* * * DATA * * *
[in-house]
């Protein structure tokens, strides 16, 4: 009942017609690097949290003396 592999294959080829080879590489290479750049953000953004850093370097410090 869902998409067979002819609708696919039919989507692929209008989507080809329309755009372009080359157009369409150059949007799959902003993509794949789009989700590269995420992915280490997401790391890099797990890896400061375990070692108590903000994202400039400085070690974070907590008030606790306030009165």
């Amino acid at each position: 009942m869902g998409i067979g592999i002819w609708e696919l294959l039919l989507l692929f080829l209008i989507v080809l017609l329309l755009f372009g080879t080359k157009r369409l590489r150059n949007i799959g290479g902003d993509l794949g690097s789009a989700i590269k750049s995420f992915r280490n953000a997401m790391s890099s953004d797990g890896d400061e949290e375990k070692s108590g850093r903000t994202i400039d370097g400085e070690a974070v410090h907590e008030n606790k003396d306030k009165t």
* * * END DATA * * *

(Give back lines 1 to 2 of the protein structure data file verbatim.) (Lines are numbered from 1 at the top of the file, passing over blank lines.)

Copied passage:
[in-house]
């Protein structure tokens, strides 16, 4: 009942017609690097949290003396 592999294959080829080879590489290479750049953000953004850093370097410090 869902998409067979002819609708696919039919989507692929209008989507080809329309755009372009080359157009369409150059949007799959902003993509794949789009989700590269995420992915280490997401790391890099797990890896400061375990070692108590903000994202400039400085070690974070907590008030606790306030009165």